I see quite a few posts on social media that express the hope that this will soon be over and that we can return to normal—so do I, of course.
But the problem is that hope is not a strategy for coping with the complex issue that we all face: What to do next?
Most of us in our managerial and team leader roles are used to navigating in a relatively ordered environment. Things are generally simple or complicated. But even when things are complicated, there are principles, with the causes and effects more or less mapped and understood.
If it gets overwhelmingly complicated, we call in experts, consultants and other good people to help us understand whatever it is that we are struggling with, but we are still navigating in a relatively ordered and predictable environment.
Now, that has all changed.
Collectively, we have taken a step into deeper uncertainty in the direction of chaos—that alone is enough to scare the life out of most of us.
There is no longer order and no...
When we are faced with a new situation, we automatically run through a quick inner checklist that has four questions:
Why, who, what and how.
The sequence of the four questions is always the same. We need answers to them in that order. It’s hard for us to totally focus on the next one if we are missing answers to the previous questions.
It's not as if we speak these questions out loud, especially not the first two. We sense them—our radar scans for answers.
The classic beginner’s error managers make is that they jump in and show team members how they want something done, totally skipping the first three questions. Then, they scratch their head in frustration as they realize the job is not getting done the way they hoped. “How many times do I have to tell them this?”
Slightly more experienced managers will skip just the first two questions and go straight to what and then on to how. It's a bit better but not by much.
You see, we all...
“Why all this fuss about relationships?”
“Yes, Mike, I do understand we need to get on with each other, but honestly, work is work, and these are not my friends. Can we move on now, please?”
That attitude works well when the world is simple and orderly. We develop best practices, manuals and SOPs. Who needs relationships? Just work to the script. The instructions are clear.
The problem is the world is probably not as simple as it used to be.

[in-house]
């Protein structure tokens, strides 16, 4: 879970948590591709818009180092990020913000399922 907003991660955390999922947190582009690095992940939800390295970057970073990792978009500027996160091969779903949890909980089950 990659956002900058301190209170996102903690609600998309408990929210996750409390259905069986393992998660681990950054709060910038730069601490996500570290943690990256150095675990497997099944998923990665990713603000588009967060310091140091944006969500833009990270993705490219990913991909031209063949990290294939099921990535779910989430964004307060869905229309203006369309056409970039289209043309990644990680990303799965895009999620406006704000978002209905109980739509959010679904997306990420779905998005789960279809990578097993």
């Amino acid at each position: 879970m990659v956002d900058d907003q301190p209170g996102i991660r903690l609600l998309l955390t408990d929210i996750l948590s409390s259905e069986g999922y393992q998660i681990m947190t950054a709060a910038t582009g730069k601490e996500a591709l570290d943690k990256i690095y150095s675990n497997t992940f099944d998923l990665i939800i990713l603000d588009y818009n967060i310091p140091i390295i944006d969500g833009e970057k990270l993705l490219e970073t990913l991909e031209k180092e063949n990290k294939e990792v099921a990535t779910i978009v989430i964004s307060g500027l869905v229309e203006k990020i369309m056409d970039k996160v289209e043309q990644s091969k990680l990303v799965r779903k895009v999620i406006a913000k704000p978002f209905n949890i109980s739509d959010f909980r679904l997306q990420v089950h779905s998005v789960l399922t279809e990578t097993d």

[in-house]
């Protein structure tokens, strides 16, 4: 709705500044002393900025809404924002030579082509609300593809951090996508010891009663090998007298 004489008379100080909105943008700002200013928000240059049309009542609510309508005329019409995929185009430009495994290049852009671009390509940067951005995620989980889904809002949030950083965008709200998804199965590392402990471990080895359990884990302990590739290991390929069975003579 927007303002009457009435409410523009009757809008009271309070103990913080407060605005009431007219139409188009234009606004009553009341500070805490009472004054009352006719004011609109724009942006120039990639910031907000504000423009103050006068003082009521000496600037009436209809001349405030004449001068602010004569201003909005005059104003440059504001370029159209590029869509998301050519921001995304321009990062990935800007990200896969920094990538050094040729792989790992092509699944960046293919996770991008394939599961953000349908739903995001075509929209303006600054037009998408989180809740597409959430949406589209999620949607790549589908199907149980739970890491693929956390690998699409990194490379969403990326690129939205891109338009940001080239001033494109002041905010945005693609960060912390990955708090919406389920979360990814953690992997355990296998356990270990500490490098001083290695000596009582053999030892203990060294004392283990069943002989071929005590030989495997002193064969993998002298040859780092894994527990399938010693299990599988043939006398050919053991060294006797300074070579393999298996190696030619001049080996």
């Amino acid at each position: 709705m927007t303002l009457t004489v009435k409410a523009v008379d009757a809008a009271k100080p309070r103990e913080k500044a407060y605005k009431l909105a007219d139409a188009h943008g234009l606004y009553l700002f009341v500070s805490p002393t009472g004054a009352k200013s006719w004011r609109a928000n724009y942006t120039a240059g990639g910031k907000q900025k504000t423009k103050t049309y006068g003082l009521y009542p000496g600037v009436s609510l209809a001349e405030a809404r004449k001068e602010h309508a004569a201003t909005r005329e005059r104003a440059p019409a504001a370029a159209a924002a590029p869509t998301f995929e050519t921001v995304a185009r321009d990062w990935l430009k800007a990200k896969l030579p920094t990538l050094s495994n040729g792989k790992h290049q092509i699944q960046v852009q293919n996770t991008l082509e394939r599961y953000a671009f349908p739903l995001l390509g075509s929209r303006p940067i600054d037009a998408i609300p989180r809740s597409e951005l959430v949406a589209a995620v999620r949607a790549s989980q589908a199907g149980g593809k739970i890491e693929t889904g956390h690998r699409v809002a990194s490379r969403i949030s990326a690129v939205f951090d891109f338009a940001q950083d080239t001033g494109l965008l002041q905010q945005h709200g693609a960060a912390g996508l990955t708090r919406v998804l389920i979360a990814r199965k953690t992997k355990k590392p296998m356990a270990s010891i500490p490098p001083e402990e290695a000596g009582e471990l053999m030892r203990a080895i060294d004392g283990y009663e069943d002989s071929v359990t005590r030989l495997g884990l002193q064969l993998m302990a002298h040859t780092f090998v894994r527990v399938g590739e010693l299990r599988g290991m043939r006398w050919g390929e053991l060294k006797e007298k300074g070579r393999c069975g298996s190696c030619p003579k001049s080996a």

Here is a great model from Ralph Stacey:
As you can see, as long as the world is predictable and we agree on what is going on, things are simple. Simple things can be managed.
But moving out along that path where things get more uncertain and we agree less and less on what is going on, we discover that things get complicated, eventually complex, and ultimately become totally chaotic.
Well, a computer is complicated, but it is possible to figure it out. A bowl of...
A few years ago, Google published their studies on how teams with a high degree of psychological safety outperform teams that have lesser degrees of safety.
This led to many learned articles on what psychological safety entails and how to achieve it. Often, it sounds quite complicated, but not always. I wrote a simple version here.
The research breaks psychological safety down into four key components:
In simple terms, that means it's important that everyone feels included, that you set clear expectations, and that you try and limit the surprises. There shouldn't be an excessive focus on authority and positions. Finally, the ultimate motivator for your team is if they get to have a say in how they do their work, not what they do—that's a management decision—but how they do it.
But we can actually...
For a team to truly perform well, there must be excellent relationships among all team members. We covered that in the previous issue.
On a five-person team, there are 59,048 other possible relationship combinations. Person A gets on with Person B, but not with Persons C, D and E. Person B gets on well with Persons C and E, but not so much with the rest, and so on. With weak connections, the team under-performs.
My key point here is to make you more aware of how important the quality of individual relationships are in delivering a top performance.
I mentioned previously that mechanical systems are per definition stable and organic systems are per definition unstable. By unstable, we mean that the system is in a constant flux—always in transition from one state to another.
One aspect of the instability in a five-person team is the quantity and quality of connections—the relationships—between team members.